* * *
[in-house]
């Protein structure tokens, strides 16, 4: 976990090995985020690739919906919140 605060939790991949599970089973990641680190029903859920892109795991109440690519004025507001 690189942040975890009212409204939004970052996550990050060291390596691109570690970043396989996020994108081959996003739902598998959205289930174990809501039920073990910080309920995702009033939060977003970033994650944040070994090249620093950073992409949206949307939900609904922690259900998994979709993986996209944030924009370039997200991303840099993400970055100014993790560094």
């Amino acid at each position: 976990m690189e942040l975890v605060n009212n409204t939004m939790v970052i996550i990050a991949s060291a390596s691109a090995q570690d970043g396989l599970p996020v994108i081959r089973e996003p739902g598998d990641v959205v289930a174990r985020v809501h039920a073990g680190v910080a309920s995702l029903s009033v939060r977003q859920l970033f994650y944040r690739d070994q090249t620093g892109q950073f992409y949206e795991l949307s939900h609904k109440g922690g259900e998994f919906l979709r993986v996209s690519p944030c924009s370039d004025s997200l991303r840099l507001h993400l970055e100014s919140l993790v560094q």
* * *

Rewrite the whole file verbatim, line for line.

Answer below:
[in-house]
């Protein structure tokens, strides 16, 4: 976990090995985020690739919906919140 605060939790991949599970089973990641680190029903859920892109795991109440690519004025507001 690189942040975890009212409204939004970052996550990050060291390596691109570690970043396989996020994108081959996003739902598998959205289930174990809501039920073990910080309920995702009033939060977003970033994650944040070994090249620093950073992409949206949307939900609904922690259900998994979709993986996209944030924009370039997200991303840099993400970055100014993790560094």
């Amino acid at each position: 976990m690189e942040l975890v605060n009212n409204t939004m939790v970052i996550i990050a991949s060291a390596s691109a090995q570690d970043g396989l599970p996020v994108i081959r089973e996003p739902g598998d990641v959205v289930a174990r985020v809501h039920a073990g680190v910080a309920s995702l029903s009033v939060r977003q859920l970033f994650y944040r690739d070994q090249t620093g892109q950073f992409y949206e795991l949307s939900h609904k109440g922690g259900e998994f919906l979709r993986v996209s690519p944030c924009s370039d004025s997200l991303r840099l507001h993400l970055e100014s919140l993790v560094q």